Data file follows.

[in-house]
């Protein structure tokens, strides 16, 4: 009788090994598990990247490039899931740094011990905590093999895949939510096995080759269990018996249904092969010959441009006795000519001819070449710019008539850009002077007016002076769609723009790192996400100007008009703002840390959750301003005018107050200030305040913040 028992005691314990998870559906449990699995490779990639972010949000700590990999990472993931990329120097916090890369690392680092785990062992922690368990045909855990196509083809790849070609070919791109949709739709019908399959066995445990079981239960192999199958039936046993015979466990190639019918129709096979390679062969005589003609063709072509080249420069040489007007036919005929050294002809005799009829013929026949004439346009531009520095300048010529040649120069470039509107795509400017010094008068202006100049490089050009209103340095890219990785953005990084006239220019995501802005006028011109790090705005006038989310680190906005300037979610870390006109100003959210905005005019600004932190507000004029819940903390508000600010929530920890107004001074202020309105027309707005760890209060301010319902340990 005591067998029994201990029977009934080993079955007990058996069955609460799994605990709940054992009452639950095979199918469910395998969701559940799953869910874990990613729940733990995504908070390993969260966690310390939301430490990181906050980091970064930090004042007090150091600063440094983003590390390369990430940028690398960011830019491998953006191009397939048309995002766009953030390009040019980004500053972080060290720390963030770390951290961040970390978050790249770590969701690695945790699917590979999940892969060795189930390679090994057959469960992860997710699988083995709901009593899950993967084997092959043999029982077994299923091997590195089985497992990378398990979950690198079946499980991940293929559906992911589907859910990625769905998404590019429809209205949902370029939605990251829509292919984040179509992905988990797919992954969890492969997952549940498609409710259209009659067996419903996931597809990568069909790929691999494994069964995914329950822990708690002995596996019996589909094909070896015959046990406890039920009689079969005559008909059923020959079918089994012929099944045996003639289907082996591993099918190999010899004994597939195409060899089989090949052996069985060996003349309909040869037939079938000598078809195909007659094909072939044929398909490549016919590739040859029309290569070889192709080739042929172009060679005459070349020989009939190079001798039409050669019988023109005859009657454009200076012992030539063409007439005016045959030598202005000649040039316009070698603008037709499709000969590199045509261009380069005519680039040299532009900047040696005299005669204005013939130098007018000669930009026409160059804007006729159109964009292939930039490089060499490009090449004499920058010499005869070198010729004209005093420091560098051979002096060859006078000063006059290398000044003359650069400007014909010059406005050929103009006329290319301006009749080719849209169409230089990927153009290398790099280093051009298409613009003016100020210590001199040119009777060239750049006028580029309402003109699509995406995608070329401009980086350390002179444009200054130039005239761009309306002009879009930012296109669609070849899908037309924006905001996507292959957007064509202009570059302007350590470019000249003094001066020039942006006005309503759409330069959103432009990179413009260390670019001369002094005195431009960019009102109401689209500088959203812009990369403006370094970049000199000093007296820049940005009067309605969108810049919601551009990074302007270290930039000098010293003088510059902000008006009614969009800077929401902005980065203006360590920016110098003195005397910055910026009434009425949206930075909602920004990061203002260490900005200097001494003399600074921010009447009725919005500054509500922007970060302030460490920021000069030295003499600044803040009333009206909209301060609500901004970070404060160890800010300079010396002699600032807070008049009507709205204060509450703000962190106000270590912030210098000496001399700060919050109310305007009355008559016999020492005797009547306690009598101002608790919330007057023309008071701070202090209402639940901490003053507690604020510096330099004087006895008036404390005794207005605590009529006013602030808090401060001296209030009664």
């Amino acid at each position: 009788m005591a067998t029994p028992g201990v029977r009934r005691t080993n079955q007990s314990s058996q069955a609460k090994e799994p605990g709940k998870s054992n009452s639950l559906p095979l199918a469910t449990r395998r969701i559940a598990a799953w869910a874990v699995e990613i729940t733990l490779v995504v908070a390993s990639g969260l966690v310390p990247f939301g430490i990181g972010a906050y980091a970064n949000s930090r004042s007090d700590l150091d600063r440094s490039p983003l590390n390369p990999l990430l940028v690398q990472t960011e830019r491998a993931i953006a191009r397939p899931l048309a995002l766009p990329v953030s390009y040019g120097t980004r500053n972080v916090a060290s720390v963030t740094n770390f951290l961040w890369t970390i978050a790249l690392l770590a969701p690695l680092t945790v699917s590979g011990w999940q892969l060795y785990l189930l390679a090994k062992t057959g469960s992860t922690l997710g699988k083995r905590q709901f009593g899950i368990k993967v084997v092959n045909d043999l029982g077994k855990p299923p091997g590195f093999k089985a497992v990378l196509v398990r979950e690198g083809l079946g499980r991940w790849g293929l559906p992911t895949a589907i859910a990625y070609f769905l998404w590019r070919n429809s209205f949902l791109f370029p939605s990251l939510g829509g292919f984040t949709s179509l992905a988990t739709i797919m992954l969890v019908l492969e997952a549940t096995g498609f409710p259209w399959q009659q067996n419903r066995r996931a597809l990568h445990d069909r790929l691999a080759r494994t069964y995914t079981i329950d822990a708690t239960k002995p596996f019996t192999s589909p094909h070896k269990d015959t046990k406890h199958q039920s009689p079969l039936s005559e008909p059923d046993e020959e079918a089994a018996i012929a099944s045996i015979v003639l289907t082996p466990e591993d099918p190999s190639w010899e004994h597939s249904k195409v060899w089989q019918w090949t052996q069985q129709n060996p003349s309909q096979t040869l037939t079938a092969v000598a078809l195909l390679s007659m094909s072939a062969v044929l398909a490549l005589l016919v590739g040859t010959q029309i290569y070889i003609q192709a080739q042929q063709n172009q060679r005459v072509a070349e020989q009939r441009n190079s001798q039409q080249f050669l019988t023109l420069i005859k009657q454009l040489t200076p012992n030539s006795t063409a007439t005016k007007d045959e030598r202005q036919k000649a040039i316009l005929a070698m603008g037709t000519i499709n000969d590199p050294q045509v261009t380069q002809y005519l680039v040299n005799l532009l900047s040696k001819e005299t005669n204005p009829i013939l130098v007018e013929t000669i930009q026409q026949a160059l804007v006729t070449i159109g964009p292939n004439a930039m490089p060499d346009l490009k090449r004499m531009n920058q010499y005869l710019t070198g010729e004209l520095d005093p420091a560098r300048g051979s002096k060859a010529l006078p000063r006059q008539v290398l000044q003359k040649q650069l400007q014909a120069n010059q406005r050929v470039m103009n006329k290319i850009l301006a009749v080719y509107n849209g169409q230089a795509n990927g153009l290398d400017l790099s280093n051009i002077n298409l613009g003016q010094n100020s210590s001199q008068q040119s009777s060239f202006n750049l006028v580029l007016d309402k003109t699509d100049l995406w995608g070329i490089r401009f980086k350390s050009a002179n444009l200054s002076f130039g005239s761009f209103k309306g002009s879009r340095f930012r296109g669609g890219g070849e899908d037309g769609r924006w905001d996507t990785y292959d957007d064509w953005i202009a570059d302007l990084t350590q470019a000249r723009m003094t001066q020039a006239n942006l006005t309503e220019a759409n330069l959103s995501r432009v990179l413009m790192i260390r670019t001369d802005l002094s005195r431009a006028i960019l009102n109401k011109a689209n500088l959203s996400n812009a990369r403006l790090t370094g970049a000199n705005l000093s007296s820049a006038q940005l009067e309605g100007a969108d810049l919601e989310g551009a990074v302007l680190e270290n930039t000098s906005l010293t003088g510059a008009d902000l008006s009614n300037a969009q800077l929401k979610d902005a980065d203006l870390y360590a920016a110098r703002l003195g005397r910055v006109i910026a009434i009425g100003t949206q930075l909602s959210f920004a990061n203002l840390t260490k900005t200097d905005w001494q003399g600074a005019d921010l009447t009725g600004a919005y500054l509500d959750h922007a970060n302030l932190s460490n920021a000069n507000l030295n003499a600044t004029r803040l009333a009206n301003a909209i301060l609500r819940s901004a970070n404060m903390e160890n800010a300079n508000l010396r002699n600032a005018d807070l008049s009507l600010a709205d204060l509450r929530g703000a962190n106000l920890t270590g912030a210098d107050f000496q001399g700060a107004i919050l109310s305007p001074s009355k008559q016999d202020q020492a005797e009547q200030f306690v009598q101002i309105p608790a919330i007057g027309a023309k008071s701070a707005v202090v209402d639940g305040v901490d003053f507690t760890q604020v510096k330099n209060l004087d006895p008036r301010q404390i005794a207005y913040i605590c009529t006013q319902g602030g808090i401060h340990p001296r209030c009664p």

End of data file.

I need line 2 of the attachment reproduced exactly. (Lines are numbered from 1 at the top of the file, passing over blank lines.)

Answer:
């Protein structure tokens, strides 16, 4: 009788090994598990990247490039899931740094011990905590093999895949939510096995080759269990018996249904092969010959441009006795000519001819070449710019008539850009002077007016002076769609723009790192996400100007008009703002840390959750301003005018107050200030305040913040 028992005691314990998870559906449990699995490779990639972010949000700590990999990472993931990329120097916090890369690392680092785990062992922690368990045909855990196509083809790849070609070919791109949709739709019908399959066995445990079981239960192999199958039936046993015979466990190639019918129709096979390679062969005589003609063709072509080249420069040489007007036919005929050294002809005799009829013929026949004439346009531009520095300048010529040649120069470039509107795509400017010094008068202006100049490089050009209103340095890219990785953005990084006239220019995501802005006028011109790090705005006038989310680190906005300037979610870390006109100003959210905005005019600004932190507000004029819940903390508000600010929530920890107004001074202020309105027309707005760890209060301010319902340990 005591067998029994201990029977009934080993079955007990058996069955609460799994605990709940054992009452639950095979199918469910395998969701559940799953869910874990990613729940733990995504908070390993969260966690310390939301430490990181906050980091970064930090004042007090150091600063440094983003590390390369990430940028690398960011830019491998953006191009397939048309995002766009953030390009040019980004500053972080060290720390963030770390951290961040970390978050790249770590969701690695945790699917590979999940892969060795189930390679090994057959469960992860997710699988083995709901009593899950993967084997092959043999029982077994299923091997590195089985497992990378398990979950690198079946499980991940293929559906992911589907859910990625769905998404590019429809209205949902370029939605990251829509292919984040179509992905988990797919992954969890492969997952549940498609409710259209009659067996419903996931597809990568069909790929691999494994069964995914329950822990708690002995596996019996589909094909070896015959046990406890039920009689079969005559008909059923020959079918089994012929099944045996003639289907082996591993099918190999010899004994597939195409060899089989090949052996069985060996003349309909040869037939079938000598078809195909007659094909072939044929398909490549016919590739040859029309290569070889192709080739042929172009060679005459070349020989009939190079001798039409050669019988023109005859009657454009200076012992030539063409007439005016045959030598202005000649040039316009070698603008037709499709000969590199045509261009380069005519680039040299532009900047040696005299005669204005013939130098007018000669930009026409160059804007006729159109964009292939930039490089060499490009090449004499920058010499005869070198010729004209005093420091560098051979002096060859006078000063006059290398000044003359650069400007014909010059406005050929103009006329290319301006009749080719849209169409230089990927153009290398790099280093051009298409613009003016100020210590001199040119009777060239750049006028580029309402003109699509995406995608070329401009980086350390002179444009200054130039005239761009309306002009879009930012296109669609070849899908037309924006905001996507292959957007064509202009570059302007350590470019000249003094001066020039942006006005309503759409330069959103432009990179413009260390670019001369002094005195431009960019009102109401689209500088959203812009990369403006370094970049000199000093007296820049940005009067309605969108810049919601551009990074302007270290930039000098010293003088510059902000008006009614969009800077929401902005980065203006360590920016110098003195005397910055910026009434009425949206930075909602920004990061203002260490900005200097001494003399600074921010009447009725919005500054509500922007970060302030460490920021000069030295003499600044803040009333009206909209301060609500901004970070404060160890800010300079010396002699600032807070008049009507709205204060509450703000962190106000270590912030210098000496001399700060919050109310305007009355008559016999020492005797009547306690009598101002608790919330007057023309008071701070202090209402639940901490003053507690604020510096330099004087006895008036404390005794207005605590009529006013602030808090401060001296209030009664």